I have several different types of headphones, including a wireless bluetooth pair. The wireless pair is great but it’s just as difficult to put on and pair with devices which causes me to use it only for conversations at home while organizing or gaming. If the rumors are true, Apple is removing the headphone jack in their next phone. I hope that they will use this opportunity to innovate on the headphones themselves.

What’s the value of having the internet available to us in this way? Is it just going to be a little bit faster and a little bit more convenient or is there something more to it?

In tomorrow’s post, I’m going to talk about the the new applications that these devices may allow.

The Era of Passive Computing

A couple weeks ago, Chris Dixon of Andreessen Horowitz wrote an article called “What’s next in computing.” He talks about the product cycle of technology as opposed to the financial cycle. It’s well worth a read if you’re interested in this topic. Marc Cendella (@cenedella) called it a “Landmark Blog Post”.

Chris lays out 3 distinct eras in computing, each with it’s own basic platform. These are:

  1. The PC era, which begins in the 80s with the introduction of personal computers.
  2. The Internet era, beginning in the mid-90s where the most interesting applications began to live on the internet and the browser.
  3. The mobile era, beginning with the introduction of the modern smartphone around the 2007.

Because we are almost 10 years into the mobile era, it is time to ask “what’s next?”. Each computing platform so far has contained the seeds to its successor. Therefore it might be possible to make some predictions.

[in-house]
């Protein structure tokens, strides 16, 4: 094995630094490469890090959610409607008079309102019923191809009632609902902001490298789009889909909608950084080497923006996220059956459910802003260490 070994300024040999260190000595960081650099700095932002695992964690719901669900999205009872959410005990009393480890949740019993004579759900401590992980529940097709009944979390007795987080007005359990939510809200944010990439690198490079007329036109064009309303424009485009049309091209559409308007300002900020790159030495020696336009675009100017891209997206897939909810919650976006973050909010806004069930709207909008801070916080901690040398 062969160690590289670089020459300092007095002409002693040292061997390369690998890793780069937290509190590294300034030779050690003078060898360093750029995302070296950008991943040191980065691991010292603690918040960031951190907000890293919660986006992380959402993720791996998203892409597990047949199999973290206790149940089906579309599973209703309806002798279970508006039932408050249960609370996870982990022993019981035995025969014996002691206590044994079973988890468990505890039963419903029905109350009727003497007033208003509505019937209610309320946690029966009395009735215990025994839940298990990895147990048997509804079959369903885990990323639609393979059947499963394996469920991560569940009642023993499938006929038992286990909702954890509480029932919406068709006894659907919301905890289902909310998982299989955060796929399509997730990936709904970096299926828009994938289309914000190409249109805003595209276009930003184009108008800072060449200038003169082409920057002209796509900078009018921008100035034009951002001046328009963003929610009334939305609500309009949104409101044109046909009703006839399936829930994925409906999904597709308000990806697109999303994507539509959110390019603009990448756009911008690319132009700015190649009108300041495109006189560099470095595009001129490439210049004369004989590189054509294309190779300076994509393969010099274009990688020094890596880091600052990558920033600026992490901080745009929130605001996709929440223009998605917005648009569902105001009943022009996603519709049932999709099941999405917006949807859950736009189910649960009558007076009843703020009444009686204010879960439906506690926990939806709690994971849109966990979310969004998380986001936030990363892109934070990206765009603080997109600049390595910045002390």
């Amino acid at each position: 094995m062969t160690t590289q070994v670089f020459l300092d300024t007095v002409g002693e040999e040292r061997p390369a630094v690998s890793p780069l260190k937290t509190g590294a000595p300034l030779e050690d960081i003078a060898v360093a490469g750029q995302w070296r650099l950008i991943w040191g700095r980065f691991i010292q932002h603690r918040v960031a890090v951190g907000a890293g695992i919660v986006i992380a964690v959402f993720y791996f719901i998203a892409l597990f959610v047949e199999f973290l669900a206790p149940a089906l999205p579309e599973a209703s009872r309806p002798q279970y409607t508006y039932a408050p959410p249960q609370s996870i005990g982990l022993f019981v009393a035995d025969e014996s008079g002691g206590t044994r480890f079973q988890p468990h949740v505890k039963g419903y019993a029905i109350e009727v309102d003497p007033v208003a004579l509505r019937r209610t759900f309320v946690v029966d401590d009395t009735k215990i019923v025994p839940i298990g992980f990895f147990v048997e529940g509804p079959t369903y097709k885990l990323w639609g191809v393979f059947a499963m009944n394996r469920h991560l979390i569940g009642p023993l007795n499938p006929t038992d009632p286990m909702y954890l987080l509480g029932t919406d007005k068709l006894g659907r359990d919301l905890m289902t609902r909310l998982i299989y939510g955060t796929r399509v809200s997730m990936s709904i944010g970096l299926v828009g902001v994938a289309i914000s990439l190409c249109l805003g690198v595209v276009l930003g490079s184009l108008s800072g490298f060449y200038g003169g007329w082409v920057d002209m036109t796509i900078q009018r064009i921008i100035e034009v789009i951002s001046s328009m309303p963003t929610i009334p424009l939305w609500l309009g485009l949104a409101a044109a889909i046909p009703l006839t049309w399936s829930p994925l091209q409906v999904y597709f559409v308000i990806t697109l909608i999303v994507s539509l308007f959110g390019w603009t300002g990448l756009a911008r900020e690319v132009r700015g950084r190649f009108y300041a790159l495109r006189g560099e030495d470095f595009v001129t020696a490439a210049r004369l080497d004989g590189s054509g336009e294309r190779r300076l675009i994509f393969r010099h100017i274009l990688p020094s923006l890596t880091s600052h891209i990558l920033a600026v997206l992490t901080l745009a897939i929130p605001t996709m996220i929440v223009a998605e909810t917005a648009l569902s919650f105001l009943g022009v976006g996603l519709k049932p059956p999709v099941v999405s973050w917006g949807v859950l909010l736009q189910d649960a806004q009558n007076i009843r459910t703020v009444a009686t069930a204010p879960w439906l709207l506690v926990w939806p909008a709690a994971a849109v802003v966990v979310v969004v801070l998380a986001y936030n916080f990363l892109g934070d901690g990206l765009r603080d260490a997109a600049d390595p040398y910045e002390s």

It is important to point out that there may not be a successor. It is possible that this type of cycle has ended. It is also possible that the next era will contain many different themes and will be tough to pin down to a single phrase. It certainly looks that way when you consider the diversity of computing applications coming our way. We’re looking at everything from the improvements in machine learning to the proliferation of consumer wearables. We are headed towards a world of augmented reality, drones, connected homes, autonomous vehicles, and blockchains.

But after much of this comes to pass, we may look back and find an overall theme that describes the basic way in which we will interact with our technology in this next cycle. Today I am going to make the case for one possibility which I call “passive computing”.

I see passive computing as primarily a change in how think about input and output between our devices and our senses. We’re used to using our hands in order to call up information when we need it, and getting a visual response on a screen. Over the next decade, we are going to find – and are already starting to find – that there are much more natural ways of working, playing, and communicating electronically.

This could be voice, this could be gesture, this could be augmented reality or simply servers anticipating your needs before you have them. The trick is that different types of interaction are going to be more natural in different circumstances. Getting it to be seamless and smooth is going to take not just a lot engineering power, but many iterations of product design through trial and error.

I’m very much open to a better name. At first, I was going to call this “hands-free computing,” but I kept thinking of a cheesy infomercial for a cheap headset. What I’m thinking about is the type of computing and internet access that doesn’t involve pulling out a device, logging in, or otherwise disrupting your life.

Over the next couple of days on this blog, I’m going to consider some aspects of how this might look. Many of the examples I will give are described in Chris Dixon’s article, but what I’m going to do is try to fit it all into the theme of passive computing.